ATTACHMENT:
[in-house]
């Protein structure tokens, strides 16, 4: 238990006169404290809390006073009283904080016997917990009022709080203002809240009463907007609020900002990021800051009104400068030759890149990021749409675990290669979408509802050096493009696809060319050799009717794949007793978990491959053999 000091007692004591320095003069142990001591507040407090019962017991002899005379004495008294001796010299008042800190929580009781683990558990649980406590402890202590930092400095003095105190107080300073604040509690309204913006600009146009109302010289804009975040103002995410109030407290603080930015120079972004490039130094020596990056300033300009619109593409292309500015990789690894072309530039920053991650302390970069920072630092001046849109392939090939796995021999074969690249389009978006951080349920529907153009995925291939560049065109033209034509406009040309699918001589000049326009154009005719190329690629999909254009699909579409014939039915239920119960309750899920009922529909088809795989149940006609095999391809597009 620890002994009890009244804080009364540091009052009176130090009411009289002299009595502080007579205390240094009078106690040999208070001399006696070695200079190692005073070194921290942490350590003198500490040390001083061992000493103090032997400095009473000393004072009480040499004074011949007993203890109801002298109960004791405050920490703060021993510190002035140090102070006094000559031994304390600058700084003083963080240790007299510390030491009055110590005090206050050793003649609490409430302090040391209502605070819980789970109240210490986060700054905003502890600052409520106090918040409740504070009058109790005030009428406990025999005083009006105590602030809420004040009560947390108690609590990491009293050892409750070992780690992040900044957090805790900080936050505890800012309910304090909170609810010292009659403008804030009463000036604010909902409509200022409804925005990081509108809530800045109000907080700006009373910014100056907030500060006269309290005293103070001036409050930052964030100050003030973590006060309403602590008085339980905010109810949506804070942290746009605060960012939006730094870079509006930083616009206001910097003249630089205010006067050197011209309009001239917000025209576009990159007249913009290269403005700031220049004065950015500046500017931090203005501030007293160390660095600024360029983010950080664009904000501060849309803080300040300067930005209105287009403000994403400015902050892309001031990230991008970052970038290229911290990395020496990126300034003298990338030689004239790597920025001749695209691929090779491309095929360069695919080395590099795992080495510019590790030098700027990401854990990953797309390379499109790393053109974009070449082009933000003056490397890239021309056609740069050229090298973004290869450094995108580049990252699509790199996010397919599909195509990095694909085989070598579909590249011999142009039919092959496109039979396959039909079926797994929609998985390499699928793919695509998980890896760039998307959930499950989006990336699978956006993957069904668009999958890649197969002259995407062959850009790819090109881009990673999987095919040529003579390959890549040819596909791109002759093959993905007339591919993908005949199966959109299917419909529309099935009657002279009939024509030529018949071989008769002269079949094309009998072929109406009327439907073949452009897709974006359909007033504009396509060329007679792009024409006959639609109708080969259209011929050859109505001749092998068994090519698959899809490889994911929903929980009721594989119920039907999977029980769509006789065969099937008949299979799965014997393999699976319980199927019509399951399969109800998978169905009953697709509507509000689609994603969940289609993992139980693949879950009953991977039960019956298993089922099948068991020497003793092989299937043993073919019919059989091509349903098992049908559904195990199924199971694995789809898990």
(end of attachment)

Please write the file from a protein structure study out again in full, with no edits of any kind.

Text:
[in-house]
């Protein structure tokens, strides 16, 4: 238990006169404290809390006073009283904080016997917990009022709080203002809240009463907007609020900002990021800051009104400068030759890149990021749409675990290669979408509802050096493009696809060319050799009717794949007793978990491959053999 000091007692004591320095003069142990001591507040407090019962017991002899005379004495008294001796010299008042800190929580009781683990558990649980406590402890202590930092400095003095105190107080300073604040509690309204913006600009146009109302010289804009975040103002995410109030407290603080930015120079972004490039130094020596990056300033300009619109593409292309500015990789690894072309530039920053991650302390970069920072630092001046849109392939090939796995021999074969690249389009978006951080349920529907153009995925291939560049065109033209034509406009040309699918001589000049326009154009005719190329690629999909254009699909579409014939039915239920119960309750899920009922529909088809795989149940006609095999391809597009 620890002994009890009244804080009364540091009052009176130090009411009289002299009595502080007579205390240094009078106690040999208070001399006696070695200079190692005073070194921290942490350590003198500490040390001083061992000493103090032997400095009473000393004072009480040499004074011949007993203890109801002298109960004791405050920490703060021993510190002035140090102070006094000559031994304390600058700084003083963080240790007299510390030491009055110590005090206050050793003649609490409430302090040391209502605070819980789970109240210490986060700054905003502890600052409520106090918040409740504070009058109790005030009428406990025999005083009006105590602030809420004040009560947390108690609590990491009293050892409750070992780690992040900044957090805790900080936050505890800012309910304090909170609810010292009659403008804030009463000036604010909902409509200022409804925005990081509108809530800045109000907080700006009373910014100056907030500060006269309290005293103070001036409050930052964030100050003030973590006060309403602590008085339980905010109810949506804070942290746009605060960012939006730094870079509006930083616009206001910097003249630089205010006067050197011209309009001239917000025209576009990159007249913009290269403005700031220049004065950015500046500017931090203005501030007293160390660095600024360029983010950080664009904000501060849309803080300040300067930005209105287009403000994403400015902050892309001031990230991008970052970038290229911290990395020496990126300034003298990338030689004239790597920025001749695209691929090779491309095929360069695919080395590099795992080495510019590790030098700027990401854990990953797309390379499109790393053109974009070449082009933000003056490397890239021309056609740069050229090298973004290869450094995108580049990252699509790199996010397919599909195509990095694909085989070598579909590249011999142009039919092959496109039979396959039909079926797994929609998985390499699928793919695509998980890896760039998307959930499950989006990336699978956006993957069904668009999958890649197969002259995407062959850009790819090109881009990673999987095919040529003579390959890549040819596909791109002759093959993905007339591919993908005949199966959109299917419909529309099935009657002279009939024509030529018949071989008769002269079949094309009998072929109406009327439907073949452009897709974006359909007033504009396509060329007679792009024409006959639609109708080969259209011929050859109505001749092998068994090519698959899809490889994911929903929980009721594989119920039907999977029980769509006789065969099937008949299979799965014997393999699976319980199927019509399951399969109800998978169905009953697709509507509000689609994603969940289609993992139980693949879950009953991977039960019956298993089922099948068991020497003793092989299937043993073919019919059989091509349903098992049908559904195990199924199971694995789809898990």